Migraine treatment coverage reinstated for man hurt in workplace accident
Mark Perry was injured at work in 2009 and says injections of Botox control debilitating pain
An injured worker in Nova Scotia's Annapolis Valley whose therapy was cut off in 2019 will now have his Botox treatments for chronic pain covered for the next year, following a new approval by the province's health-care insurance administrator.
Mark Perry said he was initially relieved at the reversal, which means he won't have to pay for the injections that help him deal with debilitating migraines, but he's disappointed he will have to reapply for the treatment every year, and worries it could be interrupted again.
"This is a course of treatment I've had for almost a decade," Perry said. "It's not like it's suddenly going to change with one more year, and then everything will be better. I will never be better."
Perry was supervising a sheltered workshop in 2009 in Waterville, N.S., when he was struck in the face with wood from a spinning lathe. The injury broke his eye socket and severed nerves on the right side of his face.
It took more than 18 months for Perry to return to full-time employment. He works as health and safety manager at the Kings Regional Rehabilitation Centre.
After trying different combinations of drugs and nerve-blocking injections without any success, Perry found Botox injections in his face and scalp helped control migraine headaches that struck almost daily and could last for as much as a week.
Those treatments took place every two to three months and were paid for by the Workers' Compensation Board of Nova Scotia. But in 2019 the funding was abruptly cancelled, with his doctor telling him the injections were no longer approved by MSI, the province's health-care insurance program.
Perry said he made dozens of phone calls to the Workers' Compensation Board of Nova Scotia (WCB), MSI and its not-for-profit administrator, Medavie Blue Cross, but no one could explain why his treatments had ceased.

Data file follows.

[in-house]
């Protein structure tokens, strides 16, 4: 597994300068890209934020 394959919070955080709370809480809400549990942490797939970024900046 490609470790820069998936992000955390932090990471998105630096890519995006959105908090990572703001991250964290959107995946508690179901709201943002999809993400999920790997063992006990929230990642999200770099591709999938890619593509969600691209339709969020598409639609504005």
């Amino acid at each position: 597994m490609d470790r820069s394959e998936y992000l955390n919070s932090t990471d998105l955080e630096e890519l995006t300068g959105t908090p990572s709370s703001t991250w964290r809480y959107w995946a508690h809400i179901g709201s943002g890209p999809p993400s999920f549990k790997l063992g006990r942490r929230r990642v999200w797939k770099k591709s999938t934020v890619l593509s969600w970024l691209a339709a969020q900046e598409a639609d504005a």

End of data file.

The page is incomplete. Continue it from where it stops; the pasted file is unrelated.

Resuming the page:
Perry went without treatment until the severity of his headaches led him to pay $1,700 in January for his neurologist to resume treatment.
After 15 months without Botox injections, Perry was considering leaving his job on full disability. He called his MLA and CBC News, which published his story June 11.
On June 16, Perry received a letter from Medavie Blue Cross, postdated June 7, approving his Botox treatments for the next year.
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"At first when I opened it ... I had a bit of relief because all of this time I've been waiting for the approval," he said. "But I was a bit disappointed because ... it's only until June of next year."
New application process
Perry said the new approval process for Botox has several stages.
First his neurologist in Halifax must apply for a billing code to purchase the Botox, which is a paralyzing agent derived from bacteria.
Once that is approved, the doctor must apply for another approval to administer the injections. Then, once the WCB confirms it will pay for the procedure, the doctor can then call Perry to book the appointment.
"I'll be honest, there's stress and anxiety tied to this," he said.
Perry said his WCB case worker said he needs to start applying early.
"For June I should be starting in January. And, you know, that's to try and avoid the same situation happening again," Perry said.
Perry doesn't believe it's fair a worker with a chronic condition should have to apply continuously for treatment. He's also worried his treatments could be interrupted again.
"I'm still nervous," he said. "I had been almost a decade into my treatment with no issues whatsoever, and then it just stopped. That could happen again."
Fixes for the system
Perry thinks the WCB needs to hire injured worker navigators to better support complicated files like his.
"There really are changes that need to happen, and more advocacy for workers who are on the system and need that help," he said.
A spokesperson for Medavie Blue Cross declined to comment on Perry's case and the delay in approving his pain treatments.
"Based on our privacy policies, we are not in a position to speak to specific member or client cases," Caitlin Ferguson, a senior communications advisor, said in an email.
"Our clients and members are always welcomed to inquire about their specific claim or related questions."
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